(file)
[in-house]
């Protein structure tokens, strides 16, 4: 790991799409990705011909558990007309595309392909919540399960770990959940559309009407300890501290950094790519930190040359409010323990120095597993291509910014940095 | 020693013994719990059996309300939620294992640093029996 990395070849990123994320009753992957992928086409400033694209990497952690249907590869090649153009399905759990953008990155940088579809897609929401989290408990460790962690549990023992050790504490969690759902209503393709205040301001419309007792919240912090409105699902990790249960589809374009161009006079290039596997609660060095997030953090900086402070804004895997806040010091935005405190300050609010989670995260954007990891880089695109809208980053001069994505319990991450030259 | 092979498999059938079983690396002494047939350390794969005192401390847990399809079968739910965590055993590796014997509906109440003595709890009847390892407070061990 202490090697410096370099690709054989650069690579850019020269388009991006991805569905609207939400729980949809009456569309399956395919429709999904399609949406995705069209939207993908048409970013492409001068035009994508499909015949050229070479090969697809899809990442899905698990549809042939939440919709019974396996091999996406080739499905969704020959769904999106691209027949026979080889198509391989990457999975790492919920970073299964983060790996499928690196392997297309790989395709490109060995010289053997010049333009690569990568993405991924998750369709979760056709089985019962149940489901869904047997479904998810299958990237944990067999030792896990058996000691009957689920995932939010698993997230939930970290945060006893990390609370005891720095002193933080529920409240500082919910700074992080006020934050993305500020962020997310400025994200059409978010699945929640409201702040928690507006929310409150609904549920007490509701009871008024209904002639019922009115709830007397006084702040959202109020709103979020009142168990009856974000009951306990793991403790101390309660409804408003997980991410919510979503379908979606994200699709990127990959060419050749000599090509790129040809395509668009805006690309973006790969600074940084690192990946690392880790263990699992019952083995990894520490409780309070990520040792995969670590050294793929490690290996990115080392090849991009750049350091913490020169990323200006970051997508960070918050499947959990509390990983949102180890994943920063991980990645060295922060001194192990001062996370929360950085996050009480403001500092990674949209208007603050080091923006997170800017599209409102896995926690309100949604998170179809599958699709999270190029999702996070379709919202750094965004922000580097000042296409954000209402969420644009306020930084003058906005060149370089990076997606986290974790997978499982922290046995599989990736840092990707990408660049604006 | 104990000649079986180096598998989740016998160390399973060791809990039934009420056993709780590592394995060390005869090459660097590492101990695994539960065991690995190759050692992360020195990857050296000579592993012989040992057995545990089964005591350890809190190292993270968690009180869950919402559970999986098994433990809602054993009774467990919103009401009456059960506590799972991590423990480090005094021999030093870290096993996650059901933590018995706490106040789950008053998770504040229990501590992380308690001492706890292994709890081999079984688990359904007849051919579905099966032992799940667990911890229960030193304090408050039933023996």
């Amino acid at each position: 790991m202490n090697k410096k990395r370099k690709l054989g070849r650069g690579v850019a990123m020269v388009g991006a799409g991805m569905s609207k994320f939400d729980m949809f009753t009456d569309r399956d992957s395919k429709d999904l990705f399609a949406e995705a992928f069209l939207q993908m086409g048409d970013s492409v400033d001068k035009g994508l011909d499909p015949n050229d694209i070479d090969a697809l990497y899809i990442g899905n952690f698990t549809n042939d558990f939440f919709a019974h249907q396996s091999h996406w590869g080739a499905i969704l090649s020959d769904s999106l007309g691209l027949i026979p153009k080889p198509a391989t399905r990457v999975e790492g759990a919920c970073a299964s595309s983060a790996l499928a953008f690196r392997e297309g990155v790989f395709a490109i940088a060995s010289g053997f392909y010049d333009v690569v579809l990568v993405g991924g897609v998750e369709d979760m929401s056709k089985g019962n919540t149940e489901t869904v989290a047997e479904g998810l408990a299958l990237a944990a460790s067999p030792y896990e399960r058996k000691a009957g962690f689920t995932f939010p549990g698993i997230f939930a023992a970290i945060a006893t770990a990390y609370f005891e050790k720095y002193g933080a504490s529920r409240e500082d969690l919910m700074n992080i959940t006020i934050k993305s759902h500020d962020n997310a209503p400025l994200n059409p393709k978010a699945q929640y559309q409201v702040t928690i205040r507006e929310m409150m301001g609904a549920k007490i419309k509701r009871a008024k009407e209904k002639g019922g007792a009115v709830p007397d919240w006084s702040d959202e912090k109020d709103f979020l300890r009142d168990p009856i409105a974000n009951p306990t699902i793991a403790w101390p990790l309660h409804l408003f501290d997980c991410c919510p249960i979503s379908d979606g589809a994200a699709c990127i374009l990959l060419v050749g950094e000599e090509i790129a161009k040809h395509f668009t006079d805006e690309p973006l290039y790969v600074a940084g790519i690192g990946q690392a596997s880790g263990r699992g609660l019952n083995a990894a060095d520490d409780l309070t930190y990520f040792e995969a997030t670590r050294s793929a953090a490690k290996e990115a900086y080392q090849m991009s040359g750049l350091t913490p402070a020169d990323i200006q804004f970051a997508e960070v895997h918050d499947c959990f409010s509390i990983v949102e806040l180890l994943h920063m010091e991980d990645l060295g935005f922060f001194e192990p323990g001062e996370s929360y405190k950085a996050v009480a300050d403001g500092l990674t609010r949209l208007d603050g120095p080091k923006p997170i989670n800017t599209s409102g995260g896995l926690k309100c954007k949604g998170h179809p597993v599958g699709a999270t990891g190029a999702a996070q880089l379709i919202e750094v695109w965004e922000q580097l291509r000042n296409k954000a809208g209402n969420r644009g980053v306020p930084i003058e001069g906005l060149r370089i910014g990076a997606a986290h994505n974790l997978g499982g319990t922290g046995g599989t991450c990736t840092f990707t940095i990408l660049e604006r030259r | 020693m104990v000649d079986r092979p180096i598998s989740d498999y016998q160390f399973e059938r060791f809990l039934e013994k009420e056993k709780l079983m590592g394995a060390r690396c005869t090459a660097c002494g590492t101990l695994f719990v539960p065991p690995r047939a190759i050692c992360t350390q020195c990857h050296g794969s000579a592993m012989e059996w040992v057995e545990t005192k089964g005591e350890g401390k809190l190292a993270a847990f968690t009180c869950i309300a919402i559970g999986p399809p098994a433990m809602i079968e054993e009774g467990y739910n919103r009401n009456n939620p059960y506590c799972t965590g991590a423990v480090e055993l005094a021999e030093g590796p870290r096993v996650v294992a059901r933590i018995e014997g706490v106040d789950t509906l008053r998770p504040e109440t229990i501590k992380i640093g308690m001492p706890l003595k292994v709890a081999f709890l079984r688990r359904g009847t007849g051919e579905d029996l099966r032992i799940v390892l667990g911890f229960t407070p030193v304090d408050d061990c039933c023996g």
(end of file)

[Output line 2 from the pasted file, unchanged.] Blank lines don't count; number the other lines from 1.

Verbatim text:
């Protein structure tokens, strides 16, 4: 790991799409990705011909558990007309595309392909919540399960770990959940559309009407300890501290950094790519930190040359409010323990120095597993291509910014940095 | 020693013994719990059996309300939620294992640093029996 990395070849990123994320009753992957992928086409400033694209990497952690249907590869090649153009399905759990953008990155940088579809897609929401989290408990460790962690549990023992050790504490969690759902209503393709205040301001419309007792919240912090409105699902990790249960589809374009161009006079290039596997609660060095997030953090900086402070804004895997806040010091935005405190300050609010989670995260954007990891880089695109809208980053001069994505319990991450030259 | 092979498999059938079983690396002494047939350390794969005192401390847990399809079968739910965590055993590796014997509906109440003595709890009847390892407070061990 202490090697410096370099690709054989650069690579850019020269388009991006991805569905609207939400729980949809009456569309399956395919429709999904399609949406995705069209939207993908048409970013492409001068035009994508499909015949050229070479090969697809899809990442899905698990549809042939939440919709019974396996091999996406080739499905969704020959769904999106691209027949026979080889198509391989990457999975790492919920970073299964983060790996499928690196392997297309790989395709490109060995010289053997010049333009690569990568993405991924998750369709979760056709089985019962149940489901869904047997479904998810299958990237944990067999030792896990058996000691009957689920995932939010698993997230939930970290945060006893990390609370005891720095002193933080529920409240500082919910700074992080006020934050993305500020962020997310400025994200059409978010699945929640409201702040928690507006929310409150609904549920007490509701009871008024209904002639019922009115709830007397006084702040959202109020709103979020009142168990009856974000009951306990793991403790101390309660409804408003997980991410919510979503379908979606994200699709990127990959060419050749000599090509790129040809395509668009805006690309973006790969600074940084690192990946690392880790263990699992019952083995990894520490409780309070990520040792995969670590050294793929490690290996990115080392090849991009750049350091913490020169990323200006970051997508960070918050499947959990509390990983949102180890994943920063991980990645060295922060001194192990001062996370929360950085996050009480403001500092990674949209208007603050080091923006997170800017599209409102896995926690309100949604998170179809599958699709999270190029999702996070379709919202750094965004922000580097000042296409954000209402969420644009306020930084003058906005060149370089990076997606986290974790997978499982922290046995599989990736840092990707990408660049604006 | 104990000649079986180096598998989740016998160390399973060791809990039934009420056993709780590592394995060390005869090459660097590492101990695994539960065991690995190759050692992360020195990857050296000579592993012989040992057995545990089964005591350890809190190292993270968690009180869950919402559970999986098994433990809602054993009774467990919103009401009456059960506590799972991590423990480090005094021999030093870290096993996650059901933590018995706490106040789950008053998770504040229990501590992380308690001492706890292994709890081999079984688990359904007849051919579905099966032992799940667990911890229960030193304090408050039933023996």